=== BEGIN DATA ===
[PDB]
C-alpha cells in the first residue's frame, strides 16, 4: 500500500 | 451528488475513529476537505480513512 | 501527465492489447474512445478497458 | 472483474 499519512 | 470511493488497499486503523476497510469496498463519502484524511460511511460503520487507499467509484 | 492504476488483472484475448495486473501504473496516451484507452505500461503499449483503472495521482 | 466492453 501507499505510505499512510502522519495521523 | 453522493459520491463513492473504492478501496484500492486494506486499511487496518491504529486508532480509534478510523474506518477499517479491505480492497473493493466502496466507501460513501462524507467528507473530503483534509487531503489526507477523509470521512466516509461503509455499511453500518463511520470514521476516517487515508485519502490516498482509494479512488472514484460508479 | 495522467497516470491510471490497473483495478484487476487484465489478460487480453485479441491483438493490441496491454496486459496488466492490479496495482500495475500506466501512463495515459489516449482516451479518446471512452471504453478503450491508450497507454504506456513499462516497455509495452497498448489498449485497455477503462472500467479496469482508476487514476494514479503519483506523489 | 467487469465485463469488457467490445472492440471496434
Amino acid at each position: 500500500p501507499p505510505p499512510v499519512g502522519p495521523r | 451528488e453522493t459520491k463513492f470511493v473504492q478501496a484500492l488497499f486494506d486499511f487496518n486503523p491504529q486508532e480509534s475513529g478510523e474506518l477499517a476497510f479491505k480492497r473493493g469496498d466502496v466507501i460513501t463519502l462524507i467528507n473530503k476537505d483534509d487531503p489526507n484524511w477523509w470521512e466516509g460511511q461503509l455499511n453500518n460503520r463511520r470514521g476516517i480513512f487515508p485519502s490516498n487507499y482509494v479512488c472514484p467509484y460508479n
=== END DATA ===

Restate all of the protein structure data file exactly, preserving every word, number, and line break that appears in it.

[PDB]
C-alpha cells in the first residue's frame, strides 16, 4: 500500500 | 451528488475513529476537505480513512 | 501527465492489447474512445478497458 | 472483474 499519512 | 470511493488497499486503523476497510469496498463519502484524511460511511460503520487507499467509484 | 492504476488483472484475448495486473501504473496516451484507452505500461503499449483503472495521482 | 466492453 501507499505510505499512510502522519495521523 | 453522493459520491463513492473504492478501496484500492486494506486499511487496518491504529486508532480509534478510523474506518477499517479491505480492497473493493466502496466507501460513501462524507467528507473530503483534509487531503489526507477523509470521512466516509461503509455499511453500518463511520470514521476516517487515508485519502490516498482509494479512488472514484460508479 | 495522467497516470491510471490497473483495478484487476487484465489478460487480453485479441491483438493490441496491454496486459496488466492490479496495482500495475500506466501512463495515459489516449482516451479518446471512452471504453478503450491508450497507454504506456513499462516497455509495452497498448489498449485497455477503462472500467479496469482508476487514476494514479503519483506523489 | 467487469465485463469488457467490445472492440471496434
Amino acid at each position: 500500500p501507499p505510505p499512510v499519512g502522519p495521523r | 451528488e453522493t459520491k463513492f470511493v473504492q478501496a484500492l488497499f486494506d486499511f487496518n486503523p491504529q486508532e480509534s475513529g478510523e474506518l477499517a476497510f479491505k480492497r473493493g469496498d466502496v466507501i460513501t463519502l462524507i467528507n473530503k476537505d483534509d487531503p489526507n484524511w477523509w470521512e466516509g460511511q461503509l455499511n453500518n460503520r463511520r470514521g476516517i480513512f487515508p485519502s490516498n487507499y482509494v479512488c472514484p467509484y460508479n